Ever heard of a "mud sandwich?" Mud sandwiches are dished out regularly by good managers in various business settings. A mud sandwich, dissected, is to provide feedback by leading with a positive statement, giving corrective feedback, and ending with a positive statement, as in—
"Helen, I'm glad you're on my team - you're a hard worker and a team player. (positive)
There were a couple accounting errors in your last two reports. I'd like you to carefully scan your future reports for any errors before submitting them. (feedback statement)
Thanks – I know I can count on you." (positive)
Good managers intuitively understand what Neff and Karney pointed out about marriages* - that every relationship exists on two levels—the level of global perceptions ("G"for short) and the level of specific behaviors ("s" for short).
The global level of perception (G) refers to an over-arching appraisal of a person (i.e. whether or not someone is perceived to be a valuable employee or a good spouse). The specific level of perception refers to appraisal of specific behavioral patterns (i.e. whether someone is generally tardy or on time, whether someone is generally well-organized or disorganized, whether someone is a "morning person" or an irritable grouch upon waking).
In the manager feedback example above, this savvy manager reassures his or her employee of a positive global perception (G) while providing corrective feedback on the level of s. There is wisdom inherent in the "mud sandwich" principle when asking for change in a love relationship as well: A healthy love relationship can tolerate plenty of change and mutual correction at the level of specific behaviors if both partners protect each other well on the level of global perception.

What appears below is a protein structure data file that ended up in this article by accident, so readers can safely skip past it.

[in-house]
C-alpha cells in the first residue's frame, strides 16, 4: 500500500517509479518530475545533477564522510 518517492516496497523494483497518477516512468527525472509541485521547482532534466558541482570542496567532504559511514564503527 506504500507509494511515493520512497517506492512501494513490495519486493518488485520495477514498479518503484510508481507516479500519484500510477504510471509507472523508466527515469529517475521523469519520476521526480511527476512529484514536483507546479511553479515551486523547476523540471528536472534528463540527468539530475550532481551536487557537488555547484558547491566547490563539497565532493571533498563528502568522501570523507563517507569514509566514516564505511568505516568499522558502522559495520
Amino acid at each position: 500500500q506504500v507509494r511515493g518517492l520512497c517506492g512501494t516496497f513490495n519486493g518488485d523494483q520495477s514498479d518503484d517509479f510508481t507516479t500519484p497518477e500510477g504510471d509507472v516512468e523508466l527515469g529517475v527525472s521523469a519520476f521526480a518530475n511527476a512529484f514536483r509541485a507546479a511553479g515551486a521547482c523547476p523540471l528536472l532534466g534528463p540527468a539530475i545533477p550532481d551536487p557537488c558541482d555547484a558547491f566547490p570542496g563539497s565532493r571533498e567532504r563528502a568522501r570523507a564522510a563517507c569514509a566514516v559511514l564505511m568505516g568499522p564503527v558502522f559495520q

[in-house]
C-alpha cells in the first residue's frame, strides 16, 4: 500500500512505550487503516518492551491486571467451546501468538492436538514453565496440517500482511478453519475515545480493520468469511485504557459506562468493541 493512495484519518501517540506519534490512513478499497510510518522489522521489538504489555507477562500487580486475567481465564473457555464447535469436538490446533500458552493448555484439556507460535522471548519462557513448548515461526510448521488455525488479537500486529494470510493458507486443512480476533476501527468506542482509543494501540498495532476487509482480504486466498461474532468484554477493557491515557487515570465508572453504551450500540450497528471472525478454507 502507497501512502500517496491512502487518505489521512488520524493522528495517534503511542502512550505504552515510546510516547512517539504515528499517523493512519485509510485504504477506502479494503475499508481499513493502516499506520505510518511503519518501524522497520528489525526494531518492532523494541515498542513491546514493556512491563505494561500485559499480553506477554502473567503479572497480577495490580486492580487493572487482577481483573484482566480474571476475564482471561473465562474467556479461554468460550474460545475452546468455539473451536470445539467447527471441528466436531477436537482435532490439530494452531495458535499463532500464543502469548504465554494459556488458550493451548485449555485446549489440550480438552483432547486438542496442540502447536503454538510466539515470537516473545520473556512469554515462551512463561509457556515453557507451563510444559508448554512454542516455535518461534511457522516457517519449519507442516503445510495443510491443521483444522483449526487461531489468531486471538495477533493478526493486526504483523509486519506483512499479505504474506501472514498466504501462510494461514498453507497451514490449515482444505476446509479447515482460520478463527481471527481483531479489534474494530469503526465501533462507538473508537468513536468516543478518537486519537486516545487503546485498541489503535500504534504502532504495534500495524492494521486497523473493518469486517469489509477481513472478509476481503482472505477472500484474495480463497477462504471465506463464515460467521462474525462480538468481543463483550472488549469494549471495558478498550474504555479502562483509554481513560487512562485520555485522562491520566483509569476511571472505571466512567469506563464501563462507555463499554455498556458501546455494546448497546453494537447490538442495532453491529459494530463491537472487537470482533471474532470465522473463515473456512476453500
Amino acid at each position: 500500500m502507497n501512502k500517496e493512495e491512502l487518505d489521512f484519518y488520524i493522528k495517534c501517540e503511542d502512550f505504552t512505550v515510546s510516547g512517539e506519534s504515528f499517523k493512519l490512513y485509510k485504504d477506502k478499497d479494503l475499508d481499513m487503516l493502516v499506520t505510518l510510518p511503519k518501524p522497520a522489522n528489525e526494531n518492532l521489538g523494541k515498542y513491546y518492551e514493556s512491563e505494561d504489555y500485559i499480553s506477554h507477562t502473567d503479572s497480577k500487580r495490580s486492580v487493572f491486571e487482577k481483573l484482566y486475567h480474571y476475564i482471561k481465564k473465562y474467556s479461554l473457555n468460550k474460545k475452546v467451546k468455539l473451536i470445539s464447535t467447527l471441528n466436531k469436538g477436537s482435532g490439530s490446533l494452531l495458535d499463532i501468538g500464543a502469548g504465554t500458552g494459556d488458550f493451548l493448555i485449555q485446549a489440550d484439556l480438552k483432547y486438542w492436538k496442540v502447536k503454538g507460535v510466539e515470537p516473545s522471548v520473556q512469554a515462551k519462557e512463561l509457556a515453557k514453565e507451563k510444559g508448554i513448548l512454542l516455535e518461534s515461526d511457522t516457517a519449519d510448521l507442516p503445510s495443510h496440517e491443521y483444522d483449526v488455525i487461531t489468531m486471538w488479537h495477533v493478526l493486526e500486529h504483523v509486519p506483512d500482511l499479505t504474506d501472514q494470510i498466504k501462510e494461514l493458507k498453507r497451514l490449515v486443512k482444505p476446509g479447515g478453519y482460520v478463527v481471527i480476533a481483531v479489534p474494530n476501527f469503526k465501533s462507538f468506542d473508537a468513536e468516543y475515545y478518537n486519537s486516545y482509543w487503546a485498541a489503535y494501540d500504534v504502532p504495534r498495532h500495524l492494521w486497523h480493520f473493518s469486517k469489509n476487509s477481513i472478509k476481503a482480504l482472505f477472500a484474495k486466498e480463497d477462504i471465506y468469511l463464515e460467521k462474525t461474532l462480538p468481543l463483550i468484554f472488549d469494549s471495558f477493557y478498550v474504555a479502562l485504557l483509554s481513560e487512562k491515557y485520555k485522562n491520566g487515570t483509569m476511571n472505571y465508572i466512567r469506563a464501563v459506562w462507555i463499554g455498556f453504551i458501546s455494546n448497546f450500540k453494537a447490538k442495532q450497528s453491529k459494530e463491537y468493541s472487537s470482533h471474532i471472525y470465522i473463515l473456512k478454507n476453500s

Attending to and protecting the relationship at the level of global perceptions (G) becomes especially important during times of conflict or when making requests of your partner. Let's say that you want to ask your partner to check in with you before spending a large sum of money in order to prevent your joint account from going into overdraft.
Here is an example of how you could ask for change in a way that attends to G:
“We are becoming a wonderful team in so many ways. I really like where things have been going in the area of our finances generally. I trust you and I know that you would never intentionally cause me to feel stress. Our checking account went into overdraft again this morning when you bought that new lawnmower, and I need you to know that this really stressed me out. When I get an overdraft notice from the bank, I can almost feel the ulcers coming on. Can we figure out some way to make sure that we're working together to prevent this from happening in the future?”
Now, is there any healthy spouse on earth who would not be inclined to work with you if you made the request in this way? Again, as in the case of being assertive, this takes more work up front, but the payoff is well worth the effort—your partner will feel loved and respected, and you will be able to work through conflicts without getting stuck in needlessly destructive cycles of attack and counterattack.
*Neff, L. and Karney, B. (2005). “To Know You is to Love You: The Implications of Global Adoration and Specific Accuracy for Marital Relationships.” Journal of Personality and Social Psychology, 88, 480-497.
Neff, L. and Karney, B. (2002). “Judgments of a Relationship Partner: Specific Accuracy but Global Enhancement.” Journal of Personality, 70, 1079-1112.